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Research: Bigger beer menus are better

Research: Bigger beer menus are better

A new survey provides evidence that restaurants will sell more beer if they offer a wider selection of brands.

Now we know why restaurants seem to be in a virtual arms race to offer more brands of beer in bottles and on tap than their competitors. The more choices you give your customers, the more beer they will buy. And you don’t have to operate a gastropub or sports bar to get in on the action.

That’s the key finding in a recent survey of beer-drinking restaurant customers conducted by Alcoholic Beverage Demand Tracker, a syndicated study run by market research firm Consumer Edge Insights to keep track of factors that affect alcoholic beverage demand.

This edition of the company’s ongoing study targeted respondents who drink alcohol and are restaurant customers. Some 33 percent of survey respondents said they were more likely to order beer when a restaurant offered a large selection. Twenty-six percent of respondents said that a large selection of beers made them more likely to order an additional serving of beer.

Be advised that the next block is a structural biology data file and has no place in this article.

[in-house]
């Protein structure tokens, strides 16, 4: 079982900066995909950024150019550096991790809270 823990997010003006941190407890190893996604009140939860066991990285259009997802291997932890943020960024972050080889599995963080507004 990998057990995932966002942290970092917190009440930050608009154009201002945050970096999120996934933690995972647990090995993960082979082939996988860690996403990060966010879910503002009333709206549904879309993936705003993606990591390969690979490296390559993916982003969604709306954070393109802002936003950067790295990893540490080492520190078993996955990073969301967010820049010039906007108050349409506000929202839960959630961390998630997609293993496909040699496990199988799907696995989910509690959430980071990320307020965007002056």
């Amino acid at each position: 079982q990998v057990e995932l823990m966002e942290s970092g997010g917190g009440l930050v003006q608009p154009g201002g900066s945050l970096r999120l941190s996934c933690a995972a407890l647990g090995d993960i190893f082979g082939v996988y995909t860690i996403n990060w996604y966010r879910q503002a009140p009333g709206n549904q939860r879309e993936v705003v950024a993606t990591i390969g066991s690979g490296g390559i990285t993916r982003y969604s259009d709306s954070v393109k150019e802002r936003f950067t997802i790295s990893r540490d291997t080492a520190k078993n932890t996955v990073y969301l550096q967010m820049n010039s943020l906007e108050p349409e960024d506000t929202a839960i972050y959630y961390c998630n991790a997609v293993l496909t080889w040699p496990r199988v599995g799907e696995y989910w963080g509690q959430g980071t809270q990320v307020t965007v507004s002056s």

Survey respondents noted a couple of reasons why a large beer selection matters to them. Thirty-six percent said they like to sample a brand of beer they haven’t tried before, and 19 percent said they like to revisit a brand of beer they’ve tried before, but haven’t drunk in a long time.

The key finding for restaurant operators considering expansion of their beer programs might be this: Only 28 percent of survey respondents said that the ability to choose from a large beer selection in a restaurant setting has no effect on the amount of beer they drink or the brand of beer they choose. If you’re looking for ways to boost demand for alcoholic beverages in your operation, beer list revitalization could be a good place to start.

The big beer list effect is even more pronounced among craft beer aficionados. Forty-four percent of survey responders who identified themselves as craft beer drinkers said that a large selection of brands make them more likely to order beer, with 34 percent of them saying that enhanced availability makes them more likely to order additional servings.

This study was conducted online and drew 2,500 respondents. Factor in overwhelming anecdotal evidence of how successful mega-beer programs have become in restaurants, not just bars, and we’d have to agree with Consumer Edge Insights’ findings on this one. Given the generous markups on beer, if you’re thinking about expanding your restaurant’s beer program, we have two pieces of advice. Go big. Go now.

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